When going through a divorce, a spouse has enough legal problems to address that he/she may not want to also consider reviewing and updating his/her estate plan as well. However, because of the divorce, it is all the more important to review your estate plan at this time. Why? Because it is not uncommon for your soon-to-be ex-spouse to be the beneficiary of your estate, your health care agent under a Health Care Proxy, and/or your Attorney in Fact under a Power of Attorney.
There are 3 typical documents that are included in almost all estate plans: 1) Last Will and Testament; 2) Health Care Proxy; and 3) Power of Attorney. The Last Will and Testament outlines how your property and assets will be disposed of after you die. It is not uncommon for the spouse to be the primary or sole beneficiary. If you no longer want your soon-to-be ex-spouse a beneficiary of your estate, it is important to update your Last Will and Testament to remove him/her from your Will.
Similarly, a Health Care Proxy nominates someone who can make medical decisions on your behalf when you are unable to do so (such as when you are unconscious or in a coma). It is not uncommon for this person to be your spouse. However, once you file for a divorce, unless you want your soon-to-be ex-spouse making these medical decisions for you, you will want to update your Health Care Proxy after filing for divorce. Otherwise, your soon-to-be ex-spouse will still have the authority to make medical decisions for you, even though there is a divorce pending.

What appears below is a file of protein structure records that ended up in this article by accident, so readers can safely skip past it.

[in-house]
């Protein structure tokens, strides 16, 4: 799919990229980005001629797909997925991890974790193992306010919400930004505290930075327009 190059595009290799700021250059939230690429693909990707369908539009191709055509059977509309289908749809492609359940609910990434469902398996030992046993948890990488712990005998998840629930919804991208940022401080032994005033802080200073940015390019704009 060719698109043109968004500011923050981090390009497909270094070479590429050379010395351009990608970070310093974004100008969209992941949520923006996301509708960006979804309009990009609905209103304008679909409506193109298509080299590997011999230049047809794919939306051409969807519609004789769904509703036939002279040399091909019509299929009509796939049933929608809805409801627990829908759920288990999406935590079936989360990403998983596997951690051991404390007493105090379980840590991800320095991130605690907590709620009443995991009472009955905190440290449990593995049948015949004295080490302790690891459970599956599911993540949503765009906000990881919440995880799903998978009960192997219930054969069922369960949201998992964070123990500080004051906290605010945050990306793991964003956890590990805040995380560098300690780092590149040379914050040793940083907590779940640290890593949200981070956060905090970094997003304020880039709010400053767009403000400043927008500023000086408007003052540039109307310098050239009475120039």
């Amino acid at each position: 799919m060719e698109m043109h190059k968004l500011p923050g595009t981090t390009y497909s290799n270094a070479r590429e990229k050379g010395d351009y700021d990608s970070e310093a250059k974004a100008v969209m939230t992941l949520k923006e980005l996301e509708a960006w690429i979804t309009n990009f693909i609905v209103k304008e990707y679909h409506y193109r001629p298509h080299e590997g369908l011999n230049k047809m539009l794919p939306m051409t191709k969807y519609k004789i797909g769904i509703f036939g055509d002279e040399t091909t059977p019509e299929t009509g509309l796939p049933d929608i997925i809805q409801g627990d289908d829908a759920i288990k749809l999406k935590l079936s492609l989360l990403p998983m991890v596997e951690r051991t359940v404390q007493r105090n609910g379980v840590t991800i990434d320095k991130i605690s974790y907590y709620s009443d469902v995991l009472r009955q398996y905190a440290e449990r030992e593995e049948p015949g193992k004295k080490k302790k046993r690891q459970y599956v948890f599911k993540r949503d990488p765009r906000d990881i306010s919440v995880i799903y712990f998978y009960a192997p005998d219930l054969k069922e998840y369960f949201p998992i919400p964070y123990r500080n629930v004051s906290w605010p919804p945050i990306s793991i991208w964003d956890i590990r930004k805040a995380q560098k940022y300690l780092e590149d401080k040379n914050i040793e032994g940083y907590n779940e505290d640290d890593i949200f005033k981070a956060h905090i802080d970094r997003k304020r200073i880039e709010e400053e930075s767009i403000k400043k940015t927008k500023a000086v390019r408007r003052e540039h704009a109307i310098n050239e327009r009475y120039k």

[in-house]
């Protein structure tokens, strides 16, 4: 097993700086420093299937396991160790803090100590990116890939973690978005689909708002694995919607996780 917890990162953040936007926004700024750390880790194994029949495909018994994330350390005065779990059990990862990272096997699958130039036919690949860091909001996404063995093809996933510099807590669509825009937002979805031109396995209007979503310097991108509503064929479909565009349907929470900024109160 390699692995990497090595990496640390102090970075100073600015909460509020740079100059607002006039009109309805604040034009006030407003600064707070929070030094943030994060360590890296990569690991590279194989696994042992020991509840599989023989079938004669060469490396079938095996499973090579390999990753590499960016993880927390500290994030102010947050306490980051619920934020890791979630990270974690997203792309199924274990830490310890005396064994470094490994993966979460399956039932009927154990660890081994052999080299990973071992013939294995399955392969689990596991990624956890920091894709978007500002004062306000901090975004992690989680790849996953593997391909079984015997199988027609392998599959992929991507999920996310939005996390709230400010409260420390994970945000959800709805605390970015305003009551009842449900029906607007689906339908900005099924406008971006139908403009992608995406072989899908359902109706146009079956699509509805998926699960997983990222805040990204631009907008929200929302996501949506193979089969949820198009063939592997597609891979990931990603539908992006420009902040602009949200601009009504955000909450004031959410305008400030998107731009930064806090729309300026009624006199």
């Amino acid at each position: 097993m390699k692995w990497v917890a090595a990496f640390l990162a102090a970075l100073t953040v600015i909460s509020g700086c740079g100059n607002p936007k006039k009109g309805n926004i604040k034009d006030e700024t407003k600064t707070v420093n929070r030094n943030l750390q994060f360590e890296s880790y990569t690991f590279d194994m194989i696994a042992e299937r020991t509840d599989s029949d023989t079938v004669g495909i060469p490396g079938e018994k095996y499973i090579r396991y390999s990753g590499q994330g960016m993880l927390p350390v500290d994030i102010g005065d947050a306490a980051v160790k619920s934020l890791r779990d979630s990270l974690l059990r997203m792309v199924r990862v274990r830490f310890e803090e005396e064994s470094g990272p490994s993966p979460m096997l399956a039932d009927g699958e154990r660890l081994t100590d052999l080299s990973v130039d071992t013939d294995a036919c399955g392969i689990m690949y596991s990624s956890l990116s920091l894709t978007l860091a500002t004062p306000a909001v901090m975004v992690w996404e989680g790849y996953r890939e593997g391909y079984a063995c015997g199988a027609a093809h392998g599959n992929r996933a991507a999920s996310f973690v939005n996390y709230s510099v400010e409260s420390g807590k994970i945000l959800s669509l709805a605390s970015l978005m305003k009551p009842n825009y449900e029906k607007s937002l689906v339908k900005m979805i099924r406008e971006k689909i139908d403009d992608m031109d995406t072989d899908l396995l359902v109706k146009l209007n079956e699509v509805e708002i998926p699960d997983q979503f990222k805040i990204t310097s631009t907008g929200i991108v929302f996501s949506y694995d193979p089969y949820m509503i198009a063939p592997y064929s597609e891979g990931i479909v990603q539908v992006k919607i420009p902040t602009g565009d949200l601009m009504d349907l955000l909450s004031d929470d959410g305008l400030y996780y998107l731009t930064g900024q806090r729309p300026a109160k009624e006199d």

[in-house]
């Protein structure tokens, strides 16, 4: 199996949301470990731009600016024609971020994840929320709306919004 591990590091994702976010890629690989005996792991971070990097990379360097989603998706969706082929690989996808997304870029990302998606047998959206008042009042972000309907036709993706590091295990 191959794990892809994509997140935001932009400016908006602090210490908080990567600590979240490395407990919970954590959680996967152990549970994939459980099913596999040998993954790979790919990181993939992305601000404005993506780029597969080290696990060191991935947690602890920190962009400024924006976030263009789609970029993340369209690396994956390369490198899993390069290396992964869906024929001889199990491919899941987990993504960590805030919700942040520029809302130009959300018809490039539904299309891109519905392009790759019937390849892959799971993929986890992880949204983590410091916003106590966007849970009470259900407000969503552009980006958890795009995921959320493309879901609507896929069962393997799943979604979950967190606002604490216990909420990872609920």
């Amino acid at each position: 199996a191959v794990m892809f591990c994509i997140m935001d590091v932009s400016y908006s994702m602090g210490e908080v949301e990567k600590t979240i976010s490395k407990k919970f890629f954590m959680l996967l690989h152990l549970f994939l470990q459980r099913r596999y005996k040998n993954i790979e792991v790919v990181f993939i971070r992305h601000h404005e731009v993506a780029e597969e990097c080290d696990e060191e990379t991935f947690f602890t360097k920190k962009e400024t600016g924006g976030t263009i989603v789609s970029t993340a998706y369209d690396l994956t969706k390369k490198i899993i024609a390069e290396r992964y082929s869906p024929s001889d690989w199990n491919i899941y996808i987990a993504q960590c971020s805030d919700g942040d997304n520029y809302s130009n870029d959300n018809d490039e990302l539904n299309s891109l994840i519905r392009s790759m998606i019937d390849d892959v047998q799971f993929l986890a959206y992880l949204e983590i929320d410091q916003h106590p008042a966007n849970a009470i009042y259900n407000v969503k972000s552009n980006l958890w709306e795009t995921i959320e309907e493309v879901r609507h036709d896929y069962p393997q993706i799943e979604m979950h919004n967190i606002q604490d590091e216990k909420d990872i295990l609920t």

Likewise, a Power of Attorney permits someone to conduct your personal business affairs on your behalf (e.g. manage your investments, file taxes, do your banking, etc.). Like a Health Care Proxy, it is not uncommon for this person to be your spouse, and also like a Health Care proxy, the Power of Attorney is not invalidated by a divorce filing. Thus, if you do not want your soon-to-be ex-spouse managing your personal business affairs, you will need to update your Power of Attorney to nominate another person (other than your spouse) to fill this role.
Another thing to consider is beneficiary designations on assets such as life insurance, retirement accounts, and other assets. If your soon-to-be ex-spouse is the beneficiary on any of these assets, you will want to consider updating the beneficiary on assets such as these. However, unlike your Last Will and Testament, Power of Attorney, and Health Care Proxy, you may not be permitted to change the beneficiary on these assets while the divorce is pending. In Massachusetts there is an automatic financial restraining order, Supplemental Probate and Family Court Rule 411, where the beneficiary designation certain assets, such as life insurance, cannot be changed while a divorce is pending. Therefore, you should consult with your attorney before changing the beneficiary on any of these assets if your divorce is still pending.
Thus, although you may already be very busy and overwhelmed with your divorce, it is equally as important to review your estate plan after you have filed for divorce.